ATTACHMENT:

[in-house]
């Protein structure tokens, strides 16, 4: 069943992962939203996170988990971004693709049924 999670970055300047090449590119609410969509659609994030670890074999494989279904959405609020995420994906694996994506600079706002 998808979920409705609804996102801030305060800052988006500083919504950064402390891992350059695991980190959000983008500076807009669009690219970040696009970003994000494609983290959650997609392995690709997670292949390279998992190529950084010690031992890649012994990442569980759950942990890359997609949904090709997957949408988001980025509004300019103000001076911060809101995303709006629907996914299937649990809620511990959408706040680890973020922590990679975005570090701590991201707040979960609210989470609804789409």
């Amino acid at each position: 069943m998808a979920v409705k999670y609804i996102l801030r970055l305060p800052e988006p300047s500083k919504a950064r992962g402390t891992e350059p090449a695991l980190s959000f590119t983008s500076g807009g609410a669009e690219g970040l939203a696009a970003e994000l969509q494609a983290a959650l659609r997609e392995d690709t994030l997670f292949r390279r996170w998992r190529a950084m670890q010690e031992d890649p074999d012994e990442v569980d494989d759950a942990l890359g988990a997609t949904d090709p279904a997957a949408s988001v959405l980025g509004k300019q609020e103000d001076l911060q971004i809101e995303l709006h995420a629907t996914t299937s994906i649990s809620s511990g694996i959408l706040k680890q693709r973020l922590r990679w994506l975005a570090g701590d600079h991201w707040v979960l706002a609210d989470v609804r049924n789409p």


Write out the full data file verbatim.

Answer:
[in-house]
């Protein structure tokens, strides 16, 4: 069943992962939203996170988990971004693709049924 999670970055300047090449590119609410969509659609994030670890074999494989279904959405609020995420994906694996994506600079706002 998808979920409705609804996102801030305060800052988006500083919504950064402390891992350059695991980190959000983008500076807009669009690219970040696009970003994000494609983290959650997609392995690709997670292949390279998992190529950084010690031992890649012994990442569980759950942990890359997609949904090709997957949408988001980025509004300019103000001076911060809101995303709006629907996914299937649990809620511990959408706040680890973020922590990679975005570090701590991201707040979960609210989470609804789409």
């Amino acid at each position: 069943m998808a979920v409705k999670y609804i996102l801030r970055l305060p800052e988006p300047s500083k919504a950064r992962g402390t891992e350059p090449a695991l980190s959000f590119t983008s500076g807009g609410a669009e690219g970040l939203a696009a970003e994000l969509q494609a983290a959650l659609r997609e392995d690709t994030l997670f292949r390279r996170w998992r190529a950084m670890q010690e031992d890649p074999d012994e990442v569980d494989d759950a942990l890359g988990a997609t949904d090709p279904a997957a949408s988001v959405l980025g509004k300019q609020e103000d001076l911060q971004i809101e995303l709006h995420a629907t996914t299937s994906i649990s809620s511990g694996i959408l706040k680890q693709r973020l922590r990679w994506l975005a570090g701590d600079h991201w707040v979960l706002a609210d989470v609804r049924n789409p």